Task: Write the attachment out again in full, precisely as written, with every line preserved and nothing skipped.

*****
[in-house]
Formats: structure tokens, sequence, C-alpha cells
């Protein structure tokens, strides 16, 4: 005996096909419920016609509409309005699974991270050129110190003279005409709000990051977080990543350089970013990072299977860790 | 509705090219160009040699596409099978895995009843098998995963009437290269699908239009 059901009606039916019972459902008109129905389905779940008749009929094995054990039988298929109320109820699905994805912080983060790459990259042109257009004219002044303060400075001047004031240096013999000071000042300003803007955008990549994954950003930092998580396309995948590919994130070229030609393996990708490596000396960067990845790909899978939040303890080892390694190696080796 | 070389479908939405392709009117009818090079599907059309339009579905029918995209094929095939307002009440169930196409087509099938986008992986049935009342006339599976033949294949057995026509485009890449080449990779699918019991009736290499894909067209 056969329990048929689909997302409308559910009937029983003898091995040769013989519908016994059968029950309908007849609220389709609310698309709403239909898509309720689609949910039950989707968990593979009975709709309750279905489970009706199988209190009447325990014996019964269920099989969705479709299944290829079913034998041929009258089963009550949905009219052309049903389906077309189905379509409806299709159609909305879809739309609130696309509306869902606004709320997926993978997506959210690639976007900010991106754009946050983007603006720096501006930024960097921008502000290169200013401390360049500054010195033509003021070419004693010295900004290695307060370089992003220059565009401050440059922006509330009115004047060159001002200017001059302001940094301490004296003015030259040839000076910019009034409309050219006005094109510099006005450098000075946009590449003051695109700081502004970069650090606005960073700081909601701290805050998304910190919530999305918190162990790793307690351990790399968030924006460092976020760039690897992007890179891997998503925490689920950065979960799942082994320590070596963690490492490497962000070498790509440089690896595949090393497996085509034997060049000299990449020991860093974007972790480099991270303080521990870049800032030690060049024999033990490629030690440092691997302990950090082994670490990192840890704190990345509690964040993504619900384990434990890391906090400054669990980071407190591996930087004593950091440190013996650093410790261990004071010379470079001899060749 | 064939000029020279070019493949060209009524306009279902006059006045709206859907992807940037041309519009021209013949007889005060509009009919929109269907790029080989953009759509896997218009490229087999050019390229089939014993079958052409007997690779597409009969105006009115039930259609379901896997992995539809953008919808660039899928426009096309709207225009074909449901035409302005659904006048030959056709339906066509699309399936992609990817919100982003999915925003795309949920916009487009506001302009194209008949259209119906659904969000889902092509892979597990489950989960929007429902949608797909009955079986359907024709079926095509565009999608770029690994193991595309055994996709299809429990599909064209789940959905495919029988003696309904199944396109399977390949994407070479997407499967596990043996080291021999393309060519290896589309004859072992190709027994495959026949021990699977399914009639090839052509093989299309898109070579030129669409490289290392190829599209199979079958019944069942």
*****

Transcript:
[in-house]
Formats: structure tokens, sequence, C-alpha cells
């Protein structure tokens, strides 16, 4: 005996096909419920016609509409309005699974991270050129110190003279005409709000990051977080990543350089970013990072299977860790 | 509705090219160009040699596409099978895995009843098998995963009437290269699908239009 059901009606039916019972459902008109129905389905779940008749009929094995054990039988298929109320109820699905994805912080983060790459990259042109257009004219002044303060400075001047004031240096013999000071000042300003803007955008990549994954950003930092998580396309995948590919994130070229030609393996990708490596000396960067990845790909899978939040303890080892390694190696080796 | 070389479908939405392709009117009818090079599907059309339009579905029918995209094929095939307002009440169930196409087509099938986008992986049935009342006339599976033949294949057995026509485009890449080449990779699918019991009736290499894909067209 056969329990048929689909997302409308559910009937029983003898091995040769013989519908016994059968029950309908007849609220389709609310698309709403239909898509309720689609949910039950989707968990593979009975709709309750279905489970009706199988209190009447325990014996019964269920099989969705479709299944290829079913034998041929009258089963009550949905009219052309049903389906077309189905379509409806299709159609909305879809739309609130696309509306869902606004709320997926993978997506959210690639976007900010991106754009946050983007603006720096501006930024960097921008502000290169200013401390360049500054010195033509003021070419004693010295900004290695307060370089992003220059565009401050440059922006509330009115004047060159001002200017001059302001940094301490004296003015030259040839000076910019009034409309050219006005094109510099006005450098000075946009590449003051695109700081502004970069650090606005960073700081909601701290805050998304910190919530999305918190162990790793307690351990790399968030924006460092976020760039690897992007890179891997998503925490689920950065979960799942082994320590070596963690490492490497962000070498790509440089690896595949090393497996085509034997060049000299990449020991860093974007972790480099991270303080521990870049800032030690060049024999033990490629030690440092691997302990950090082994670490990192840890704190990345509690964040993504619900384990434990890391906090400054669990980071407190591996930087004593950091440190013996650093410790261990004071010379470079001899060749 | 064939000029020279070019493949060209009524306009279902006059006045709206859907992807940037041309519009021209013949007889005060509009009919929109269907790029080989953009759509896997218009490229087999050019390229089939014993079958052409007997690779597409009969105006009115039930259609379901896997992995539809953008919808660039899928426009096309709207225009074909449901035409302005659904006048030959056709339906066509699309399936992609990817919100982003999915925003795309949920916009487009506001302009194209008949259209119906659904969000889902092509892979597990489950989960929007429902949608797909009955079986359907024709079926095509565009999608770029690994193991595309055994996709299809429990599909064209789940959905495919029988003696309904199944396109399977390949994407070479997407499967596990043996080291021999393309060519290896589309004859072992190709027994495959026949021990699977399914009639090839052509093989299309898109070579030129669409490289290392190829599209199979079958019944069942």